DACAMERA will host jazz guitarist Pat Metheny, drummer Joe Dyson and pianist James Francies

DACAMERA, a Houston-based chamber music and jazz concert presenter, has announced that jazz guitarist Pat Metheny is set to join them on Friday, February 25 at the Cullen Theater, Wortham Theater Center. The performance will feature new and reimagined works by
Metheny’s Side-Eye Project, a rotating platform for upcoming musicians – the latest release
featuring Houston native pianist James Francies and New Orleans drummer Joe Dyson.

DACAMERA’s jazz music series continues with Good Vibes by Joel Ross on Saturday, April 23 at
Cullen Theater. Tickets for Pat Metheny Side Eye start at $47.50. Tickets are available by contacting DACAMERA, 1402 Sul Ross, at 713-524-5050 or online at www.dacamera.com. Tickets for students and seniors are always half price. $5 student rush tickets are available 30 minutes before the start of each concert. All DACAMERA customers will be required to present either proof of a negative COVID-19 test result, or proof of vaccination, and photo ID. This policy applies to paid events at all of our sites. Additionally, all customers must wear a mask that covers their nose and mouth at all times, except when actively eating or drinking. Learn more by clicking here. http://dacamera.com/covid-19-protocols/

At DACAMERA’s Annual James K. Schooler Memorial Concert, an annual event
recognizing the generous bequest made by a loyal subscriber and donor of DACAMERA, the
marks Metheny’s long-awaited first appearance on the DACAMERA stage.
Originally from Missouri, legendary guitarist Pat Metheny began playing at an early age alongside
Kansas City’s top jazz musicians, enjoying valuable experience on the bandstand as teenagers.

While working with the great vibraphone Gary Burton, Metheny was already displaying his trademark
playing style, blending the loose and flexible articulation usually reserved for horn players
with advanced rhythmic sensitivity – a way of playing and improvising that was modern in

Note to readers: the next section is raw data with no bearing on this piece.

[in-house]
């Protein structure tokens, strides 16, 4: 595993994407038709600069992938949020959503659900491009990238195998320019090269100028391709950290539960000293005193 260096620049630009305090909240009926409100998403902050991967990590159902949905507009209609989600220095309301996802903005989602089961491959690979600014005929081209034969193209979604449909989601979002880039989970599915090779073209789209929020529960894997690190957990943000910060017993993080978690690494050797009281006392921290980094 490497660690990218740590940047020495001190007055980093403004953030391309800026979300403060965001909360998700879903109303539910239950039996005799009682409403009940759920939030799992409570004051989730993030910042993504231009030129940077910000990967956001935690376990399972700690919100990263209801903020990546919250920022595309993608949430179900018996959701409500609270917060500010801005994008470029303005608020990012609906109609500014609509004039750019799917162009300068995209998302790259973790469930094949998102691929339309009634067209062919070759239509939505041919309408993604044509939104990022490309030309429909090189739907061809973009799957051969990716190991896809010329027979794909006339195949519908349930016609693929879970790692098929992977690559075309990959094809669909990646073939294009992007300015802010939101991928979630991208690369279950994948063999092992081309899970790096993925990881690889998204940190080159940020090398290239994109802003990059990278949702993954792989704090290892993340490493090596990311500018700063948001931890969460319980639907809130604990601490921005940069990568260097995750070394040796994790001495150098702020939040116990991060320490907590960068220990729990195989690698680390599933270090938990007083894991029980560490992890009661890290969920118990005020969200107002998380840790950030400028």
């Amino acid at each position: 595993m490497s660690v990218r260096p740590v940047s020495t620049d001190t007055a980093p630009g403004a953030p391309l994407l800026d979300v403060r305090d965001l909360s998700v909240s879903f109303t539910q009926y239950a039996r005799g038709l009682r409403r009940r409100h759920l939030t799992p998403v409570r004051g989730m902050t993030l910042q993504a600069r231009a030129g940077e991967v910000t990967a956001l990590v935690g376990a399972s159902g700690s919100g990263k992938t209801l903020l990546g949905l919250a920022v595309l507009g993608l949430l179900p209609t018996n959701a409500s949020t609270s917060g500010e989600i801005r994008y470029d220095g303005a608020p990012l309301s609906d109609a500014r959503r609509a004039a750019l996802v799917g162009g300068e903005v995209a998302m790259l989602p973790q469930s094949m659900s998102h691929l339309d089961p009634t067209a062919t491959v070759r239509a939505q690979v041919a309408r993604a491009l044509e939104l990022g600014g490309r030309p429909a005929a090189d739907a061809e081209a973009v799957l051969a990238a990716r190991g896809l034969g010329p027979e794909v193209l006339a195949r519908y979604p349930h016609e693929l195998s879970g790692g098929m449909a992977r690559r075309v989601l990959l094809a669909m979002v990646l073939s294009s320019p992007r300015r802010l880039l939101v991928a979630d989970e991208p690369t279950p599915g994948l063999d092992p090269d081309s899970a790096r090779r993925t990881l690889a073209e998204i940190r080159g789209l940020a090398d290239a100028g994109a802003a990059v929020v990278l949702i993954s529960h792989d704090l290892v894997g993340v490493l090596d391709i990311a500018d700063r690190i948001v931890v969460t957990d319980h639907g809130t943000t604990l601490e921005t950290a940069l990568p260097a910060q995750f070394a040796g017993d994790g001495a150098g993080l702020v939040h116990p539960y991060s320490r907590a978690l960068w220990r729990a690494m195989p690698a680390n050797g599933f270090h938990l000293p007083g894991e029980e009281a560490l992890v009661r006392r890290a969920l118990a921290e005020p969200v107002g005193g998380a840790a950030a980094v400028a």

conception but rooted in the jazz tradition of melody, swing and blues. With sound output
debut album, Bright Size Life, Metheny reinvented the traditional “jazz guitar” sound for a new
generation of players. Throughout his career, Metheny has continually redefined the genre by
using new technologies and constantly working to evolve improvisation and sound
potential of his instrument.

Called “a pianist with liquid dynamism in his touch” by the New York Times, Houston native
James Francies started the piano at the age of 4. A highly decorated term at the HSPVA earned him
Francies a full scholarship to the New School for Jazz and Contemporary Music in Manhattan, where
he quickly began to build his professional career. Francies’ band Kinetic sparked buzz at
events like the Newport Jazz Festival, Monterey Jazz Festival, NYC Winterfest and BRIC JazzFest.
He met Questlove and Roots keyboardist James Poyser a few years ago, and since
become a go-to resource for Quest and stand in for the company at Poyser on Roots and The Tonight Show Starring Jimmy Fallon gigs; participate in the cast of Hamilton produced by Roots
recording, in addition to other film and television score work arranged by Quest; and currently
collaboration with emcee The Roots Black Thought on a Broadway show.

Recognized for his talent from an early age, New Orleans native Joe Dyson made a name for himself for
himself as a promising drummer to watch. After being placed in the Louis “Satchmo”
Armstrong Summer Jazz Camp, he was attended by the late great clarinetist Alvin Batiste, and
his longtime bandleader and mentor, alto saxophonist Donald Harrison. He continued his studies
from the New Orleans Center for Creative Arts (NOCCA), and was accepted to Berklee College
of music. Joe shared the stage with Ellis Marsalis, Jon Batiste, Leo Nocentelli, Dirty Dozen
Brass Band, Pedrito Martinez and more. He has appeared on over 30 albums, including releases
like Dr. Lonnie Smith’s “All In My Mind,” Sullivan Fortner’s “Aria,” and Grammy-nominated Christian aTunde Adjuah’s “Emancipation Procrastination.”

Photo credits: Courtesy of Pat Metheny

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